We left, and got a lawyer. Richard and I had to fight, but still were not fighting for a cause. We were fighting for our love.

Though it turned out we had to fight, happily Richard and I didn't have to fight alone. Thanks to groups like the ACLU and the NAACP Legal Defense & Education Fund, and so many good people around the country willing to speak up, we took our case for the freedom to marry all the way to the U.S. Supreme Court. And on June 12, 1967, the Supreme Court ruled unanimously that, "The freedom to marry has long been recognized as one of the vital personal rights essential to the orderly pursuit of happiness by free men," a "basic civil right."

My generation was bitterly divided over something that should have been so clear and right. The majority believed that what the judge said, that it was God's plan to keep people apart, and that government should discriminate against people in love. But I have lived long enough now to see big changes. The older generation's fears and prejudices have given way, and today's young people realize that if someone loves someone they have a right to marry.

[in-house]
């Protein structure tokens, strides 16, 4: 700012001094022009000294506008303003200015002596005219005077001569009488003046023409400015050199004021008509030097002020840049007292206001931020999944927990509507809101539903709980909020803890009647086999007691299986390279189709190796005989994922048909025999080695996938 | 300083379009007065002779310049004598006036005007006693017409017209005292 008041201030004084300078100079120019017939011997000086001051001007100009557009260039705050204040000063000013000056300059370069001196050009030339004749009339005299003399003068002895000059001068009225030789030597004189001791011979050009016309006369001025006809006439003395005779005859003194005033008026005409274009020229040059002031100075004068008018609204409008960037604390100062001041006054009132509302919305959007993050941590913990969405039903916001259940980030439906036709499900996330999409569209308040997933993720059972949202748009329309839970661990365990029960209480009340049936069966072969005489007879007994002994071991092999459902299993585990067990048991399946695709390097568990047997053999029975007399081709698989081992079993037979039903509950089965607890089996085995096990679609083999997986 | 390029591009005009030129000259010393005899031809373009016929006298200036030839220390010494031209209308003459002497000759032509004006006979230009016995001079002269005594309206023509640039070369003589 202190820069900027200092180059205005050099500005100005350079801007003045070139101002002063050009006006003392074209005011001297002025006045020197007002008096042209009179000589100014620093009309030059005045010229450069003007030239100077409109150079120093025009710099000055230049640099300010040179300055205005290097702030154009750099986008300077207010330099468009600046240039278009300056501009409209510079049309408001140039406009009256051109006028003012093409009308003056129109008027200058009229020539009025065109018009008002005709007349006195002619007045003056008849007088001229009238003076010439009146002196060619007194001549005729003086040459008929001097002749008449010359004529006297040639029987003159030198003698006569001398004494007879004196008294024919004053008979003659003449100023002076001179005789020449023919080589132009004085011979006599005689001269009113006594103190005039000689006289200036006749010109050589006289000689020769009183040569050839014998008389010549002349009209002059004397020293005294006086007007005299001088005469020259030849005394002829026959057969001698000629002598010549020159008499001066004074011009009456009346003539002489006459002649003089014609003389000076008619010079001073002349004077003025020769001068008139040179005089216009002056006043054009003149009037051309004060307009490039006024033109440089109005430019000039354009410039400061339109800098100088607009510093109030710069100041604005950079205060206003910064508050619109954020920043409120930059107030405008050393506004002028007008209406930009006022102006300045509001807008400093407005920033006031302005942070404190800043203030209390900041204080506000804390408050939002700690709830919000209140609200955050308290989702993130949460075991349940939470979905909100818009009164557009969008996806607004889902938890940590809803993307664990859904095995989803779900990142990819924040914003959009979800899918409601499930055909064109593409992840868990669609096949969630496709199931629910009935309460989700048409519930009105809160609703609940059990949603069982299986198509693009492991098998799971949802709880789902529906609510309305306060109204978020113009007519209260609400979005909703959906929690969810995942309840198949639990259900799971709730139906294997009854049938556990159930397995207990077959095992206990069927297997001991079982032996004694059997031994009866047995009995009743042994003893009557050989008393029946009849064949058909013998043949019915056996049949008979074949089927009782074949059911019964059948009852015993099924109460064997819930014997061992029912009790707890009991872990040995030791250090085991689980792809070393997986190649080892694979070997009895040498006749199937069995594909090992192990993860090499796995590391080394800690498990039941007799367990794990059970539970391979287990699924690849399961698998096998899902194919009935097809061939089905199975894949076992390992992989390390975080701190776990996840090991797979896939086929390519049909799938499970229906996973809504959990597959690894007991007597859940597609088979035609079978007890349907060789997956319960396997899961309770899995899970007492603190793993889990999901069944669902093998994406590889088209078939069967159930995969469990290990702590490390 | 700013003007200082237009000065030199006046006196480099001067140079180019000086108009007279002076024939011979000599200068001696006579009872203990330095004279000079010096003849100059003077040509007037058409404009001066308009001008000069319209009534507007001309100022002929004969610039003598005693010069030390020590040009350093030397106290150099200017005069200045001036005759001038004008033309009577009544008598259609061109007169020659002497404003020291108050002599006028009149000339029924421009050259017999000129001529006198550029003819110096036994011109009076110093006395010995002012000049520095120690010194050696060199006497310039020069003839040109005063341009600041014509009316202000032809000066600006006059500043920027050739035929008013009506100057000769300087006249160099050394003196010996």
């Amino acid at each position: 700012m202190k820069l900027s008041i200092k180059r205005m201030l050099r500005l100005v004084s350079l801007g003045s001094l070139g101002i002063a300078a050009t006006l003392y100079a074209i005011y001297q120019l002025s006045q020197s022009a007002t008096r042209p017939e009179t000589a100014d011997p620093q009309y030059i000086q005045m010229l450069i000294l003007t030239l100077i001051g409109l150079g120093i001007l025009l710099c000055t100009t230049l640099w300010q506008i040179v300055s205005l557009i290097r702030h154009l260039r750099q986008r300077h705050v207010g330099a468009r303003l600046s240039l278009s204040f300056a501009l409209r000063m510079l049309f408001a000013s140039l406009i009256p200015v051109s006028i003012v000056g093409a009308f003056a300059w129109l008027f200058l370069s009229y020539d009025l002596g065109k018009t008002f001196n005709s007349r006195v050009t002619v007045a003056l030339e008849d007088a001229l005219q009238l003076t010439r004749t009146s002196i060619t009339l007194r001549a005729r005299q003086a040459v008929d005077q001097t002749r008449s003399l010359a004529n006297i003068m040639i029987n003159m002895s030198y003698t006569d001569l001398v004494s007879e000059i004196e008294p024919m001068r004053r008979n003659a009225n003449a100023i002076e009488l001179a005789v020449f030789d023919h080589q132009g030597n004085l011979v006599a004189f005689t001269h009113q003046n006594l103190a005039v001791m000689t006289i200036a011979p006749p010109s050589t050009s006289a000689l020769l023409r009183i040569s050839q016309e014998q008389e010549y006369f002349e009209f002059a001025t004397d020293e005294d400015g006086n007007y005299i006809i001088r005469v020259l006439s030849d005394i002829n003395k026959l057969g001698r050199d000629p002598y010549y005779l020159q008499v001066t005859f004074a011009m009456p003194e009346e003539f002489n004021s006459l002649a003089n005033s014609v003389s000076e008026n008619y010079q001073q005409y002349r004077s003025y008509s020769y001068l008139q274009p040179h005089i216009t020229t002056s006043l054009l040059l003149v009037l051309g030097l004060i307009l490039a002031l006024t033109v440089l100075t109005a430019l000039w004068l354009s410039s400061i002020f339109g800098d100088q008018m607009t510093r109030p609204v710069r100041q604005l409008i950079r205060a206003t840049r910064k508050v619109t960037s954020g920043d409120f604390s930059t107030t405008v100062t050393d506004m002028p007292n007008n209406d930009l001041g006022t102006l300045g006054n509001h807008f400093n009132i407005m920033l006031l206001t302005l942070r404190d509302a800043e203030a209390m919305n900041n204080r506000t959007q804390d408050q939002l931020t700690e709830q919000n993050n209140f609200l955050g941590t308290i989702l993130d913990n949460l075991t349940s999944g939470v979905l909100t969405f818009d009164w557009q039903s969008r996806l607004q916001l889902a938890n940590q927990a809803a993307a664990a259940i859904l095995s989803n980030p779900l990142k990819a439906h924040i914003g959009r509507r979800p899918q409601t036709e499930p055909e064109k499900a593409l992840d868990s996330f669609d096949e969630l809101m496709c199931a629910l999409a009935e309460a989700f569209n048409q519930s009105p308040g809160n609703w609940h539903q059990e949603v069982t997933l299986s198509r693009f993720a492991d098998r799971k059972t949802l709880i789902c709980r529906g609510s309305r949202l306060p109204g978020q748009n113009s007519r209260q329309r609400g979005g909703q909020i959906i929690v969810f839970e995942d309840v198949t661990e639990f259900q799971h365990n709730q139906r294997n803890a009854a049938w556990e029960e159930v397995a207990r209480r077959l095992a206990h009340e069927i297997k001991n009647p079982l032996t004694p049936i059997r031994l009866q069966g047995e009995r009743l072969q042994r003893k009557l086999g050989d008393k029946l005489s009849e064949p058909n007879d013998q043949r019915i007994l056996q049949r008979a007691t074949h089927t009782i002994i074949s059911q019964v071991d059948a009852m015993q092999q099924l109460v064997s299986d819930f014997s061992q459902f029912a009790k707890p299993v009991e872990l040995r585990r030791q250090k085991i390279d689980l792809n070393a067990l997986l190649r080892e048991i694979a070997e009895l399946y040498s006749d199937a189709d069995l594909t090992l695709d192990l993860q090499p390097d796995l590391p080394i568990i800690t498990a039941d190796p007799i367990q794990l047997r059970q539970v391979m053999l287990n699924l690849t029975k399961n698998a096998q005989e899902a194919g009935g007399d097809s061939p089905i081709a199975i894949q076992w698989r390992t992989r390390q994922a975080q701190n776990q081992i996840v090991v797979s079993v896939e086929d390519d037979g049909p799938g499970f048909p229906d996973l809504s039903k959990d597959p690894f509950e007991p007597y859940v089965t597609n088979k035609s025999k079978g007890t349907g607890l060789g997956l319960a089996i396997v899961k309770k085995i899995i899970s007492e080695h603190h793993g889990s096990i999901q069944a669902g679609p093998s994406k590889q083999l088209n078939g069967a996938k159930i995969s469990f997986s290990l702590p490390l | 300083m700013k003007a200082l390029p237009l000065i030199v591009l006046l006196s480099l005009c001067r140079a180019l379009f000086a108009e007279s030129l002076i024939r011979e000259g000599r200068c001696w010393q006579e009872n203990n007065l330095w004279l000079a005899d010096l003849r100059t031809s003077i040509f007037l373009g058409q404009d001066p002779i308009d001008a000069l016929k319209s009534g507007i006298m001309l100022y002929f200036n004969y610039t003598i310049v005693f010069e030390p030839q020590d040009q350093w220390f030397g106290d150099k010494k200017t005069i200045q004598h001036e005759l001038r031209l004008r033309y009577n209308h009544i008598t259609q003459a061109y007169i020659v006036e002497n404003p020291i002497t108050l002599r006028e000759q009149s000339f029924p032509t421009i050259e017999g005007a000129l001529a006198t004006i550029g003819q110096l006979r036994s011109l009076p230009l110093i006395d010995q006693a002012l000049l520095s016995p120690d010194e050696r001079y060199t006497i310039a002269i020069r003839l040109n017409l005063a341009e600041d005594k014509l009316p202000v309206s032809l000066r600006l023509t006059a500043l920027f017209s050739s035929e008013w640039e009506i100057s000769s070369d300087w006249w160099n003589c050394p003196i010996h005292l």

Surrounded as I am now by wonderful children and grandchildren, not a day goes by that I don't think of Richard and our love, our right to marry, and how much it meant to me to have that freedom to marry the person precious to me, even if others thought he was the "wrong kind of person" for me to marry. I believe all Americans, no matter their race, no matter their sex, no matter their sexual orientation, should have that same freedom to marry. Government has no business imposing some people's religious beliefs over others. Especially if it denies people's civil rights.